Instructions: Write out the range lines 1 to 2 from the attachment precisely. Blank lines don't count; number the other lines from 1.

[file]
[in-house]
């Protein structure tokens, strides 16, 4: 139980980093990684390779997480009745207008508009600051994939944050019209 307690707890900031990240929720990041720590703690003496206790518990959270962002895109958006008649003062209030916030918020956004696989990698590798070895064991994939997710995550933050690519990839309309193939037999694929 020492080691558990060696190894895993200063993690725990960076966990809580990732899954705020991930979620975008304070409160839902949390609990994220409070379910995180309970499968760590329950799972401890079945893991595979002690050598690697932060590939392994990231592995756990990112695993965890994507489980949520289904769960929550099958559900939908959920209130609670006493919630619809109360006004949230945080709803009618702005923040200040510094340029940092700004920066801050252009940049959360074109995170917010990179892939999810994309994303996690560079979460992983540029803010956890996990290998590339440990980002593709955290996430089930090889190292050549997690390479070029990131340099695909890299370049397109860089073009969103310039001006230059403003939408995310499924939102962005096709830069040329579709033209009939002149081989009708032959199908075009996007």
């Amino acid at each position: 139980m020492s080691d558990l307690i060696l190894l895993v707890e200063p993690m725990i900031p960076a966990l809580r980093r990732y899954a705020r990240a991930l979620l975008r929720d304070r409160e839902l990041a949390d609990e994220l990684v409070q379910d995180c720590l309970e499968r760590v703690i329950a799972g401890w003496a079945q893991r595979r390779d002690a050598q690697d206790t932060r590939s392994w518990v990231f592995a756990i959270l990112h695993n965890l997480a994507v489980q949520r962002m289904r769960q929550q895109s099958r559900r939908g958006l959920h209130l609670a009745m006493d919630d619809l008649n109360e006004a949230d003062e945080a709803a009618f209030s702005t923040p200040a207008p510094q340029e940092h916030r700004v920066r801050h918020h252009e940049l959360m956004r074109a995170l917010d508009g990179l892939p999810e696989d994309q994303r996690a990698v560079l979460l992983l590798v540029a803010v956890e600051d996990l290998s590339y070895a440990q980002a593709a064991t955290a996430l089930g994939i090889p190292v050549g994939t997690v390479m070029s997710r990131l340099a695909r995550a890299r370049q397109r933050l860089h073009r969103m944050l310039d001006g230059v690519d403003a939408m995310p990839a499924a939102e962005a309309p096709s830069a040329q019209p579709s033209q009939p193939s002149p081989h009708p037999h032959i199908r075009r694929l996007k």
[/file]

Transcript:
[in-house]
């Protein structure tokens, strides 16, 4: 139980980093990684390779997480009745207008508009600051994939944050019209 307690707890900031990240929720990041720590703690003496206790518990959270962002895109958006008649003062209030916030918020956004696989990698590798070895064991994939997710995550933050690519990839309309193939037999694929 020492080691558990060696190894895993200063993690725990960076966990809580990732899954705020991930979620975008304070409160839902949390609990994220409070379910995180309970499968760590329950799972401890079945893991595979002690050598690697932060590939392994990231592995756990990112695993965890994507489980949520289904769960929550099958559900939908959920209130609670006493919630619809109360006004949230945080709803009618702005923040200040510094340029940092700004920066801050252009940049959360074109995170917010990179892939999810994309994303996690560079979460992983540029803010956890996990290998590339440990980002593709955290996430089930090889190292050549997690390479070029990131340099695909890299370049397109860089073009969103310039001006230059403003939408995310499924939102962005096709830069040329579709033209009939002149081989009708032959199908075009996007």